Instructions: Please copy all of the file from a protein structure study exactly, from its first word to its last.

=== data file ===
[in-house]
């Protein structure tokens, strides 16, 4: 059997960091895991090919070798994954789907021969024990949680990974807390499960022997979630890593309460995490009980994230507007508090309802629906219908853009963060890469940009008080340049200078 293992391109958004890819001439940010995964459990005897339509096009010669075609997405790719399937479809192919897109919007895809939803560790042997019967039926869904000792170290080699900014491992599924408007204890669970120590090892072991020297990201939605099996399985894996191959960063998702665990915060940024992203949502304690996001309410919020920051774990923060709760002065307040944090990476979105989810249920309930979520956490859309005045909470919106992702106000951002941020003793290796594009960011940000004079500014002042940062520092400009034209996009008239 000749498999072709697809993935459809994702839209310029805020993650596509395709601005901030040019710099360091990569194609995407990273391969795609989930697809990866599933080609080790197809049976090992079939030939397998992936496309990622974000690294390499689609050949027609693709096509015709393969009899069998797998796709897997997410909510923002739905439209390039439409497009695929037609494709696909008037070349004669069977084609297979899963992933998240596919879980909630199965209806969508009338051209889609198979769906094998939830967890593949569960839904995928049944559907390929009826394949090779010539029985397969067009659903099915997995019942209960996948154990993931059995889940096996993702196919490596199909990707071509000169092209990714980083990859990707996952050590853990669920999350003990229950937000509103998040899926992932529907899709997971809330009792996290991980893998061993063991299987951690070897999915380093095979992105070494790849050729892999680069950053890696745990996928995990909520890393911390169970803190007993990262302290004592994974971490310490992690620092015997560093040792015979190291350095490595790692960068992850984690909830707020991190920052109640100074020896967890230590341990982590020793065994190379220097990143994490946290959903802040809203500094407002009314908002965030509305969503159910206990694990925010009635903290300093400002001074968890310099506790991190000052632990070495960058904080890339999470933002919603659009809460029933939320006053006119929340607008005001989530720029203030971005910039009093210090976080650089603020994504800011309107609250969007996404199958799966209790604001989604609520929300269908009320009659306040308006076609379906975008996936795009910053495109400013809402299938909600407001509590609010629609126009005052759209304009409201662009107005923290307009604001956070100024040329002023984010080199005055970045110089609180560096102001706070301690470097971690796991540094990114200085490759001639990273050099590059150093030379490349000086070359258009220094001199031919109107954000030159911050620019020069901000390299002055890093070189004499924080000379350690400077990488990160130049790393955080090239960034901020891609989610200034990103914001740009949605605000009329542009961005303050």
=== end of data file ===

[in-house]
């Protein structure tokens, strides 16, 4: 059997960091895991090919070798994954789907021969024990949680990974807390499960022997979630890593309460995490009980994230507007508090309802629906219908853009963060890469940009008080340049200078 293992391109958004890819001439940010995964459990005897339509096009010669075609997405790719399937479809192919897109919007895809939803560790042997019967039926869904000792170290080699900014491992599924408007204890669970120590090892072991020297990201939605099996399985894996191959960063998702665990915060940024992203949502304690996001309410919020920051774990923060709760002065307040944090990476979105989810249920309930979520956490859309005045909470919106992702106000951002941020003793290796594009960011940000004079500014002042940062520092400009034209996009008239 000749498999072709697809993935459809994702839209310029805020993650596509395709601005901030040019710099360091990569194609995407990273391969795609989930697809990866599933080609080790197809049976090992079939030939397998992936496309990622974000690294390499689609050949027609693709096509015709393969009899069998797998796709897997997410909510923002739905439209390039439409497009695929037609494709696909008037070349004669069977084609297979899963992933998240596919879980909630199965209806969508009338051209889609198979769906094998939830967890593949569960839904995928049944559907390929009826394949090779010539029985397969067009659903099915997995019942209960996948154990993931059995889940096996993702196919490596199909990707071509000169092209990714980083990859990707996952050590853990669920999350003990229950937000509103998040899926992932529907899709997971809330009792996290991980893998061993063991299987951690070897999915380093095979992105070494790849050729892999680069950053890696745990996928995990909520890393911390169970803190007993990262302290004592994974971490310490992690620092015997560093040792015979190291350095490595790692960068992850984690909830707020991190920052109640100074020896967890230590341990982590020793065994190379220097990143994490946290959903802040809203500094407002009314908002965030509305969503159910206990694990925010009635903290300093400002001074968890310099506790991190000052632990070495960058904080890339999470933002919603659009809460029933939320006053006119929340607008005001989530720029203030971005910039009093210090976080650089603020994504800011309107609250969007996404199958799966209790604001989604609520929300269908009320009659306040308006076609379906975008996936795009910053495109400013809402299938909600407001509590609010629609126009005052759209304009409201662009107005923290307009604001956070100024040329002023984010080199005055970045110089609180560096102001706070301690470097971690796991540094990114200085490759001639990273050099590059150093030379490349000086070359258009220094001199031919109107954000030159911050620019020069901000390299002055890093070189004499924080000379350690400077990488990160130049790393955080090239960034901020891609989610200034990103914001740009949605605000009329542009961005303050």